Clownfish Care - Amphiprion ocellaris

Updated May 14, 2020
Author: Mike - FishLore Admin
Social Media: FishLore on Social Media

The Clownfish is probably the most popular saltwater fish species today and one of the reasons that many people want to get into the saltwater hobby.

The Disney movie Finding Nemo probably has a lot to do with the incredible popularity of this fish. They have a somewhat unique way of swimming. They don't swim like other fish, they waddle and it kind of reminds you of a happy dog when it comes up to greet you. The orange, white and black coloration on the Ocellaris is strikingly beautiful.

The Ocellaris Clown is often confused with the True Percula because the two species look very similar. The Ocellaris has very thin black bands around the white stripes whereas the True Percula has much wider black bands on the white stripes.

Amphiprion ocellaris Amphiprion ocellaris clownfish

They will take almost every type of marine fish food available and can be very easy to keep.

Many believe that you can't keep them without their host anemone. This is not true. You can keep them without their host anemone and many have reported success with breeding them even without having their host anemone present.

Because many breeders are having success breeding them, tank raised clowns are readily available. In fact, you are generally much better off buying a tank raised clownfish than a wild one because the tank raised fish tend to have better survival rates and should acclimate more quickly. Tank raised clowns usually cost slightly more than the wild ones but if they adapt better and live longer, it's worth it.

Clownfish in anemone Amphiprion ocellaris

The host anemones that are found in their natural environment can be difficult to care for in captivity and are not recommended for the saltwater novice. Very high output aquarium lighting such as metal halides is often required.

Amphiprion ocellaris pair in anemone Amphiprion ocellaris

Side view of Amphiprion ocellaris inside anemone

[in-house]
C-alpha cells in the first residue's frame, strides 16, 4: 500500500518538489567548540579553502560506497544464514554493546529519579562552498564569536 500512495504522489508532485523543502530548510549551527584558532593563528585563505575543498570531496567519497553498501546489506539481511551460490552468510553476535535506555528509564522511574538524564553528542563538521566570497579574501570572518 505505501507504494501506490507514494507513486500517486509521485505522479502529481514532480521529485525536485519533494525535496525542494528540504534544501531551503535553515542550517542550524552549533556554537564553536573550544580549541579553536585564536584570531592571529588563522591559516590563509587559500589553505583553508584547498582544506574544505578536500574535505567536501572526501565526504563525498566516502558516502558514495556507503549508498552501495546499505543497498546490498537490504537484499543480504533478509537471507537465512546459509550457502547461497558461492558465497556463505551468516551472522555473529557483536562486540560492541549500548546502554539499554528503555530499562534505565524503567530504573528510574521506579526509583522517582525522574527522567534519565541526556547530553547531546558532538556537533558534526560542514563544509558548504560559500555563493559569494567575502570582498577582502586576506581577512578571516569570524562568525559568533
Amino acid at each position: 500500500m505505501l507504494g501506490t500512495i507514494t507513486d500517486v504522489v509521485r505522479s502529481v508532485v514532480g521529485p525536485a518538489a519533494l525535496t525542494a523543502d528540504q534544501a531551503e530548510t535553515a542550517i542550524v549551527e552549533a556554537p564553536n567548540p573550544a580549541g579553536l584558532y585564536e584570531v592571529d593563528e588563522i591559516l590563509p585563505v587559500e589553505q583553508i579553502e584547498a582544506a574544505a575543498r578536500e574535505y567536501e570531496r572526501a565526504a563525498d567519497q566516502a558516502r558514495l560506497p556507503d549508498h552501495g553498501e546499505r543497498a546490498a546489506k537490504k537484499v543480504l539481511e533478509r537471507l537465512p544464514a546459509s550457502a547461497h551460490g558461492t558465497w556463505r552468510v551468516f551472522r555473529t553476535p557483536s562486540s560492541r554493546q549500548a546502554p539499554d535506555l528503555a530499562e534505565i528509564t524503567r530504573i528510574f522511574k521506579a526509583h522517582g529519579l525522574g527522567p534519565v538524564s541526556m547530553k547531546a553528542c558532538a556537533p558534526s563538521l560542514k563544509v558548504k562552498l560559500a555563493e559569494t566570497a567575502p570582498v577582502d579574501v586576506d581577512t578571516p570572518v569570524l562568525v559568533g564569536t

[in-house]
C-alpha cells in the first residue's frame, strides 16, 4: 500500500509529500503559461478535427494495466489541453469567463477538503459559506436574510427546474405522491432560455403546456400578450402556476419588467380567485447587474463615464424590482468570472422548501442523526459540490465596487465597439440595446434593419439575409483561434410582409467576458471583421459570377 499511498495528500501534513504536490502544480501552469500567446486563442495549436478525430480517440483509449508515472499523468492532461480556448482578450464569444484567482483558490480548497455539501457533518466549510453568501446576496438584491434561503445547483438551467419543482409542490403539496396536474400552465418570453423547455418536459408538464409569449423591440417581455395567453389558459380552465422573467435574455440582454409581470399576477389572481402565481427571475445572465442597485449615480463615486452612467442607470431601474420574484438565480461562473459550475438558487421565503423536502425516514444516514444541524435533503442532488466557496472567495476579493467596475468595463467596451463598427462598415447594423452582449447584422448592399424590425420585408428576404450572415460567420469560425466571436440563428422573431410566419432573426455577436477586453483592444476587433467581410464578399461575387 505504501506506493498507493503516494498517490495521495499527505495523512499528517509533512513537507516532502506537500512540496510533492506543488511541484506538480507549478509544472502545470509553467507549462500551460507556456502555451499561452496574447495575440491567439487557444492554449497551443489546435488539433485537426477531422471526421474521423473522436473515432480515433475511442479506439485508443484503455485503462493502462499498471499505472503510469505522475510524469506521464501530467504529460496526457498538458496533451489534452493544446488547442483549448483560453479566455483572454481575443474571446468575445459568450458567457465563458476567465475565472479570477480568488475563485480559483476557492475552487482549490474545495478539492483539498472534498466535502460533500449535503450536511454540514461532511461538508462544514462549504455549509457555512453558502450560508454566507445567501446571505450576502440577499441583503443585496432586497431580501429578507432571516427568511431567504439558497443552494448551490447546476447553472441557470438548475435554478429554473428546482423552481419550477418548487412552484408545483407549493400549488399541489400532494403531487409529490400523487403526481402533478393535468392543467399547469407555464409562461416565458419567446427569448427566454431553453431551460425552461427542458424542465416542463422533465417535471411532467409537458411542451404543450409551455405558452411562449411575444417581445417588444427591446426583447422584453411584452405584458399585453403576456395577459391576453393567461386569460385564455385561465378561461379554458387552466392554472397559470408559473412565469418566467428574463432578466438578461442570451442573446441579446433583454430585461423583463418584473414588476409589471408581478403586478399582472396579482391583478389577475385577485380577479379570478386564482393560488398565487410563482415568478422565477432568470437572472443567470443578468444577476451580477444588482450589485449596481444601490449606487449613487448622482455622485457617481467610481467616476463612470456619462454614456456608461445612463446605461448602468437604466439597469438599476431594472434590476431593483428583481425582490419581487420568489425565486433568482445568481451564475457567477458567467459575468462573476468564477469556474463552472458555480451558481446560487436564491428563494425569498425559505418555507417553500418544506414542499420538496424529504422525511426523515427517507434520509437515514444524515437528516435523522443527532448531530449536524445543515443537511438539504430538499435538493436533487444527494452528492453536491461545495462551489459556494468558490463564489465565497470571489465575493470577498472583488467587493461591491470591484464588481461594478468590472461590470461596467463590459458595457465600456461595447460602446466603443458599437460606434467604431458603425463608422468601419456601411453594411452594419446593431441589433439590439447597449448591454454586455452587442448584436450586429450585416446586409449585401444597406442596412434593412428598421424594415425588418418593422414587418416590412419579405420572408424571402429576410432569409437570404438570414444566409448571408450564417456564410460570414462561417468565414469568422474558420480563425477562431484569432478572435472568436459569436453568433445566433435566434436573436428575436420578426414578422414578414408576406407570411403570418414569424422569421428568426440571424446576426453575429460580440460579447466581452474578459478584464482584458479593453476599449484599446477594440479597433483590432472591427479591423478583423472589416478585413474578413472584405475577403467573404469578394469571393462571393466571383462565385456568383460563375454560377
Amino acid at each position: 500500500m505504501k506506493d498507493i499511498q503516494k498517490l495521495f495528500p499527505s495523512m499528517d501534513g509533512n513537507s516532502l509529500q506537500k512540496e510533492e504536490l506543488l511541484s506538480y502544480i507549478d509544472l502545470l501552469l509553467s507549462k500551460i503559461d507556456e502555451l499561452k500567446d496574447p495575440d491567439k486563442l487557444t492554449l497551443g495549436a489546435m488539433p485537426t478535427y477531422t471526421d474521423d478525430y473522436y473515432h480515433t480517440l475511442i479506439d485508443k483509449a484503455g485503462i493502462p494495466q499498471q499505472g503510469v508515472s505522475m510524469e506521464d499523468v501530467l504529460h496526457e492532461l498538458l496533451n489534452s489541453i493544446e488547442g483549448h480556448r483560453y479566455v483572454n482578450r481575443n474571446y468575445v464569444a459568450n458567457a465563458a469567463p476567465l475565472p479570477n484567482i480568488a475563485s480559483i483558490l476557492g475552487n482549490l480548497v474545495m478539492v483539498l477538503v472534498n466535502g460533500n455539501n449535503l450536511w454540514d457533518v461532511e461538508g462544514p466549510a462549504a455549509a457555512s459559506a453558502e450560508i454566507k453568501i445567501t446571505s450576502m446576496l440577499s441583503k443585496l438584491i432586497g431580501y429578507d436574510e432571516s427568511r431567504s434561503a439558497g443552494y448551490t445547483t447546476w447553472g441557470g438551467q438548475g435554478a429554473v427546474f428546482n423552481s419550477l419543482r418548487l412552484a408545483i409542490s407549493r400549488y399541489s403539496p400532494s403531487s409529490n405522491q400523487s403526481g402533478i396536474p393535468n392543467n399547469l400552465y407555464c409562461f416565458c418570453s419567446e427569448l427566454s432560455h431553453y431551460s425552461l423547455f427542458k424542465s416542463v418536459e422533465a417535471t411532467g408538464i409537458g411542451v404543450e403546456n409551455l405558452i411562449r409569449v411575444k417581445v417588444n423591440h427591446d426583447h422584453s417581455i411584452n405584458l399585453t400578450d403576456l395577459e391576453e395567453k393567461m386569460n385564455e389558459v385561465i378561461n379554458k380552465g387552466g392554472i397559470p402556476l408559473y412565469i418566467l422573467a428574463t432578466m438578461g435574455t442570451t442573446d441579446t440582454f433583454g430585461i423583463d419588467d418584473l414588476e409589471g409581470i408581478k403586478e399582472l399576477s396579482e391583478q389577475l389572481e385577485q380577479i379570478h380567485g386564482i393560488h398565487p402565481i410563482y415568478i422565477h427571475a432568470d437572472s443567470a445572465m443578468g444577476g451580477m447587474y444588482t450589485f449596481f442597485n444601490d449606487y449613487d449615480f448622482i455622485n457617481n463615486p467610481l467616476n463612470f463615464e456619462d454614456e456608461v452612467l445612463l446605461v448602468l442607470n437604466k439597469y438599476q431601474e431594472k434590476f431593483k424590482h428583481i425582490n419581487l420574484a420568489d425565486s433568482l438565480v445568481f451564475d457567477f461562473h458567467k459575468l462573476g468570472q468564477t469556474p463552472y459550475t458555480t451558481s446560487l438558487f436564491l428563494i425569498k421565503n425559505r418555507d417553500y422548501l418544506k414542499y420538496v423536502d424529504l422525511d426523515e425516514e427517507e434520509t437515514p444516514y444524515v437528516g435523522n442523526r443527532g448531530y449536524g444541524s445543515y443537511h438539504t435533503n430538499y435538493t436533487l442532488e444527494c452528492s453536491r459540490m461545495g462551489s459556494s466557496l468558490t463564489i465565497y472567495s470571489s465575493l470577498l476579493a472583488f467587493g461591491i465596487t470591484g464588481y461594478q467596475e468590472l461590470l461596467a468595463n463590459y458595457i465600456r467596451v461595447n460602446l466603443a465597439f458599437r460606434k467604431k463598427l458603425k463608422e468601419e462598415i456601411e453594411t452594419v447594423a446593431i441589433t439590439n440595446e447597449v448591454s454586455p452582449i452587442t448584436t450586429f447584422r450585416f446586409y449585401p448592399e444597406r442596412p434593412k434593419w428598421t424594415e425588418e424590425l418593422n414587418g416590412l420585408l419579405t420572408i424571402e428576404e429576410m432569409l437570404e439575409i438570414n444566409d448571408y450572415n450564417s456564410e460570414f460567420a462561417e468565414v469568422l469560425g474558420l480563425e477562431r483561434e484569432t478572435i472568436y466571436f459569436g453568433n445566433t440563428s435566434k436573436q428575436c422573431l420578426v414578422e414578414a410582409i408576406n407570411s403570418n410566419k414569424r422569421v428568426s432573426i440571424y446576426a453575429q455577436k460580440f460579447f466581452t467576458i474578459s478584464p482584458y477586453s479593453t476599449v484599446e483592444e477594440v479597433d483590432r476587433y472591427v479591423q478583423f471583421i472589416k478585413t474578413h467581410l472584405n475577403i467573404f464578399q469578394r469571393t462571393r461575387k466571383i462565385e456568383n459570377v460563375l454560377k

Clownfish Care Details

Scientific Name : Amphiprion ocellaris

Other Common Names : Anemone Fish, Orange Anemone Fish, Nemo

Care Level : Easy, very hardy and good for saltwater beginners, especially the tank raised clowns which should acclimate easier than their wild caught counterparts. Also, keeping them with anemones is not necessary. Only keep anemones if you have the proper aquarium lighting.

Size : 3 - 4 inches (10 cm)

pH : 8 - 8.4

Temperature : 75°F - 80°F (24°C - 27°C)

Specific Gravity : 1.020 - 1.024

Lifespan : 3 - 6 years generally, but see comment below from Dudley who has a pair of percula clowns that has been alive for 27 years!

Origin / Habitat : Indo-Pacific to Oceania. The ocellaris clownfish is not listed on the IUCN redlist. Found in warm and shallow tropical seas.

Temperament / Behavior : Usually they are a very peaceful marine fish. Avoid mixing the various clown species though. If you have a mix of different clown species in your tank, they will fight. If you have a host anemone in the aquarium with them, they will defend it. It usually works out best if you have only one or a pair of clowns in your tank.

Breeding : They have been bred in captivity and it is usually better to buy a tank raised fish because they will adapt better in the home aquarium. Males can turn into females (one time transformation) as the need arises.

Aquarium Size : 30 gallon minimum

Tank Mates : Avoid keeping them in an aquarium with Lionfish, Snappers, Groupers, Triggers, Eels or any other predatory fish large enough to eat them. Keep only one clown species in your aquarium. Do not mix the various clown species.

Disease : Saltwater Fish Disease - Diagnose, Symptoms and Treatment

Diet / Foods : an Omnivore - provide a varied diet with live food, frozen food and they will also accept flake food.

Tank Region : All over